WILLA Review Logo
The Women in Literature and Life Assembly
of
The National Council of Teachers of English
Editor:  Patricia Kelly kellyp@vt.edu
Volume 6
Fall 1997


DLA Ejournal Home | WILLA Home | Table of Contents for this issue | Search WILLA and other ejournals

Reading the Neighborhood: Community as Text in The House on Mango Street

Nancy Zuercher

I knew then I had to have a house. A real house. One I could point to. But this isn't it. The house on Mango Street isn't it. For the time being, Mama says. Temporary, says Papa. But I know how those things go. (Cisneros 11)

Taking control of the reading experience means reading the text as it was not meant to be read, in fact, reading it against itself. (Schweickart 50)

To read Patrocinio Schweickart's "Toward a Feminist Theory of Reading" along with Sandra Cisnero's The House on Mango Street is to extend "text" to community. For example, Esperanza, the narrator, can "read" the neighborhood in a manner similar to Schweickart's reader reading a literary text. Esperanza and some other women in the book took control of their experience, while others were manipulated by traditional neighborhood values. This paper is an exploration of extending the notion of text to community, specifically the Mango Street neighborhood that Esperanza "reads" and interprets.

The House on Mango Street is the story of the coming-of-age of Esperanza, a girl "about ten or eleven years old" (Sanchez 222), in the Mango Street barrio. Its patriarchal society qualifies the neighborhood as Schweickart's "androcentric" text where "as readers ... women are taught to think as men, to identify with a male point of view, and to accept as normal and legitimate a male system of values, one of whose central principles is misogyny" (41-42).

Esperanza is Schweickart's ideal reader; she takes control of her reading. She is a patient reader; as her comprehension unfolds over time, she makes tentative responses, including "I don't understand." Esperanza is also Schweickart's "woman reader battling her way out of a maze of patriarchal constructs" (51). This paper will show how Esperanza's reading of the neighborhood shaped her own inner strength and dream, how she reads as an active participant with empathy for others without emulating their behavior, and how she researches and negotiates her own meaning in community -- all "without condemning herself to the position of other" (Schweickart 51).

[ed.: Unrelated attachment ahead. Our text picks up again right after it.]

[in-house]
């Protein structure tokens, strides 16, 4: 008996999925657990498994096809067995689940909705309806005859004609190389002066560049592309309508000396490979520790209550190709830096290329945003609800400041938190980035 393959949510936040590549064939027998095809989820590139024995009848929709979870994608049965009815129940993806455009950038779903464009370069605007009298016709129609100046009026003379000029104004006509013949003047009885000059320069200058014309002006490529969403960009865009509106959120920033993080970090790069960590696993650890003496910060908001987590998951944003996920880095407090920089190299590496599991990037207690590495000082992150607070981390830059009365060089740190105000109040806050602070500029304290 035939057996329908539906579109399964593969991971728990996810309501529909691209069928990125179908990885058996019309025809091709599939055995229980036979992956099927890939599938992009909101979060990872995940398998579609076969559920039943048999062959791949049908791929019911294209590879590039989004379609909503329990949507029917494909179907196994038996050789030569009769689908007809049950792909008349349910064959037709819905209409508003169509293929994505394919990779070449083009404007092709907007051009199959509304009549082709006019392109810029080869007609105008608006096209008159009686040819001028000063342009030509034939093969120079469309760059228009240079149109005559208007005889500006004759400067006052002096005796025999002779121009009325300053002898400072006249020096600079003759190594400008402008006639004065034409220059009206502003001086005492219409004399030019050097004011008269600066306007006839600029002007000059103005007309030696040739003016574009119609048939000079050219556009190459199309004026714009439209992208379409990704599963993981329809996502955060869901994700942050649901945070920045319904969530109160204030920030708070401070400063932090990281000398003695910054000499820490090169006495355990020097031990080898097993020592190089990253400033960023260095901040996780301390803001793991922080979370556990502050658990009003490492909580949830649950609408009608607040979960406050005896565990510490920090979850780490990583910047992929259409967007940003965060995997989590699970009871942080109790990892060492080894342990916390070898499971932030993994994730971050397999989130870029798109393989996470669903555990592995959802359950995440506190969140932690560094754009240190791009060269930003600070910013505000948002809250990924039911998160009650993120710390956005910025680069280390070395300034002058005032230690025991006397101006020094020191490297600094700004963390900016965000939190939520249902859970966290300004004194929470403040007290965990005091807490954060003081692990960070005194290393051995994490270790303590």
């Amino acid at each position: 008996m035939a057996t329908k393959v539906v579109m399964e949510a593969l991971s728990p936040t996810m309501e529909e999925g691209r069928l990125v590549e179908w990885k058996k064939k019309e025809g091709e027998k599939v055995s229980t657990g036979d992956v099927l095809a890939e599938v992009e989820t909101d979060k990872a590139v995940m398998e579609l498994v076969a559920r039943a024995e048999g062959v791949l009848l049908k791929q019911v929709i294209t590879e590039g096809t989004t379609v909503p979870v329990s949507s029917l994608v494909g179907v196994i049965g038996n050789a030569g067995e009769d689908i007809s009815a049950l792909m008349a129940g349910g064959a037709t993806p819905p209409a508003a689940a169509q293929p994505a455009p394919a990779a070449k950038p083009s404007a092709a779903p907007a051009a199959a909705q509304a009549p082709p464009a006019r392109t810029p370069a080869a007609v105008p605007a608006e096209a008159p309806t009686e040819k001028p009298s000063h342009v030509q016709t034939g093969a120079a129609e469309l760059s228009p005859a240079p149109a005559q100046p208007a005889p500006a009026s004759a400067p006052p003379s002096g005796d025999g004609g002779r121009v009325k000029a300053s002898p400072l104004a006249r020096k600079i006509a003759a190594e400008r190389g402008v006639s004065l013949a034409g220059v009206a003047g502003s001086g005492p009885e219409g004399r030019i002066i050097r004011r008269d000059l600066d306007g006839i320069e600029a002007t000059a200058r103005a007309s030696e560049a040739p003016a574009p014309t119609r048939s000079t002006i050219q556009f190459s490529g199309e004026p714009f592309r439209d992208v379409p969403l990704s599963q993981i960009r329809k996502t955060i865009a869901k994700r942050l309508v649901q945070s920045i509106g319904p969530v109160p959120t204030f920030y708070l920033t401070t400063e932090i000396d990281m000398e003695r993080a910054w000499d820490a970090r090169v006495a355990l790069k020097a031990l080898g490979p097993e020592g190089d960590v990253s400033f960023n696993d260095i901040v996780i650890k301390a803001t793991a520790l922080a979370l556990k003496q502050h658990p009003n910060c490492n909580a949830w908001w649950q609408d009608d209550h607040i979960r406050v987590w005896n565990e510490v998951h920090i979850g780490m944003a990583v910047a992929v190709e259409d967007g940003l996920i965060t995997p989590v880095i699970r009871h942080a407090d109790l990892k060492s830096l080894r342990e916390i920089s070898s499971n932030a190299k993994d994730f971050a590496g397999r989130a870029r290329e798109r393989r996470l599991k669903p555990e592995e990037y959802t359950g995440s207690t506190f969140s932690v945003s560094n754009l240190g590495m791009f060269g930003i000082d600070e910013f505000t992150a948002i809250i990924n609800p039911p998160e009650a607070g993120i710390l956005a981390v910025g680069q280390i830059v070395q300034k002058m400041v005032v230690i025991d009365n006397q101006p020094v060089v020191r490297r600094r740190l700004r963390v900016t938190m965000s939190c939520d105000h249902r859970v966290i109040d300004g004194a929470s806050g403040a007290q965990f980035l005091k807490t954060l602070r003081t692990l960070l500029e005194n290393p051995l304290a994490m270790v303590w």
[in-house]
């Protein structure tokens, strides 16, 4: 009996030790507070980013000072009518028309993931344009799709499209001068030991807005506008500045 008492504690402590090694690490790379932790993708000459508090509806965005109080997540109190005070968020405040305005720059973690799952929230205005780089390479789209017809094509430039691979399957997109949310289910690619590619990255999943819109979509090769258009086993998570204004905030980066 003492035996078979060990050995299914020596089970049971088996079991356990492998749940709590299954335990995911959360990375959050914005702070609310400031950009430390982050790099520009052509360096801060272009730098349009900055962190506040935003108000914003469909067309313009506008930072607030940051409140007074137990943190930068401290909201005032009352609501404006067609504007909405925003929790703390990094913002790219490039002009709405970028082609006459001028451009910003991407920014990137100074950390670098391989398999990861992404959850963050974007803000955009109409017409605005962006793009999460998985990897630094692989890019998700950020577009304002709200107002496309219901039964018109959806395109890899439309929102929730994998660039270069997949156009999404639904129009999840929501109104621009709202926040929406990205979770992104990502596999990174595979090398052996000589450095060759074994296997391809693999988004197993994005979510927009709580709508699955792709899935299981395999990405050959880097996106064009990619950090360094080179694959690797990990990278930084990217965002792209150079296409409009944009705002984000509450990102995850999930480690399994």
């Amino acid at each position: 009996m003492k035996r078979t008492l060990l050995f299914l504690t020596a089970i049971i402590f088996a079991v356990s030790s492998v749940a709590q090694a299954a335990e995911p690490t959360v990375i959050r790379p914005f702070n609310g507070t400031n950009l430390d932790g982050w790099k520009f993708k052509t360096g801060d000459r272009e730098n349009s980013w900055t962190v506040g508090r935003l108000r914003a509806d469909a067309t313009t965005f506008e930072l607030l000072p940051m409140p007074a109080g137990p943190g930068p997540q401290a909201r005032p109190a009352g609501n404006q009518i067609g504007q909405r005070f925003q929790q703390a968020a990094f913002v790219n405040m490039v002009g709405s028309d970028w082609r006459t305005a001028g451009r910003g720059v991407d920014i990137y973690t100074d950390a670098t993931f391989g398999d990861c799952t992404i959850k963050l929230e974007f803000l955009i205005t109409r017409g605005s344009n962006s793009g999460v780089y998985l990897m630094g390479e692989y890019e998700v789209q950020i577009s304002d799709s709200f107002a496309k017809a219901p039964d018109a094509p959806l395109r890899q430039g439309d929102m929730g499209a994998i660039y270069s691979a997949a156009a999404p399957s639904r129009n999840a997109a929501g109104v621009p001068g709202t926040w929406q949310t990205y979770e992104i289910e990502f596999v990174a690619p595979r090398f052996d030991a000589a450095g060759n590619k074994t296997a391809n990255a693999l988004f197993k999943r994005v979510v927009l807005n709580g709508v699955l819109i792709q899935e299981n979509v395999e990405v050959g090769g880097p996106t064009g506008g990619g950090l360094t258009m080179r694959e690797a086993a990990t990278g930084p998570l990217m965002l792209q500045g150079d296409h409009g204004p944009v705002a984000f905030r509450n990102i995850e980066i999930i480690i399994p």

Such a reading demands a strong and sustained sense of self. Esperanza's Mexican family traditions "don't like women strong" (10), and she reads many neighborhood women as passive and dependent, looking out of windows, as they have for generations. Her great-grandmother, initially a strong woman, became passive because of male subjugation. Esperanza notes, I have inherited her name, but I don't want to inherit her place by the window" (10-11). Instead, Esperanza prefers "a new name, a name more like the real me, the one nobody sees" (11). Her choice, "Zeze the X' (11), suggests her self-determination, her desire to be her own person, and also her love of language. By naming herself, she creates a new and autonomous inner self, exemplifying Elaine Showalter's remark, "The act of unnaming and self-naming have long been fundamental to cultural identity and self-assertion" (7).

As part of her self-creating, Esperanza reads her mother as another woman by the window restrained by traditional values yet insightful.

I could've been somebody, you know? Esperanza, you go to school. Study hard.... Shame is a bad thing, you know. It keeps you down. You want to know why I quit school? Because I didn't have nice clothes. No clothes, but I had brains. (91)

Esperanza also ponders her mother's advice about developing sexuality, attending to her warning that girls like Lois who can't tie her shoes "are the ones that go into alleys" (73) and that "to wear black so young is dangerous" (82). She reveres her mother, accepts her advice and acts on it, as we shall see.

As another part of her self-creating, Esperanza quits the Sunday walks with the family that helped to shape her dream, "a house on a hill like the ones with the gardens where Papa works" (86). Esperanza realizes that the family's words alone are not enough; she needs to act assertively on her own dream, even if it means breaking family tradition.

To nurture her dream and sustain her strength, Esperanza creates her own spirituality and vision from reading, identifying with, and reflecting on the four skinny trees outside her room.

When I am too sad and too skinny to keep keeping, when I am a tiny thing against so many bricks, then it is I look at trees. When there is nothing left to look at on this street. Four who grew despite concrete. Four who reach and do not forget to reach. Four whose only reason is to be and be. (75)

In the concrete, brick, and steel neighborhood, Esperanza finds sustenance in the natural world. This spirituality is private; nothing in the book indicates that Esperanza shared her kinship with the trees with anyone.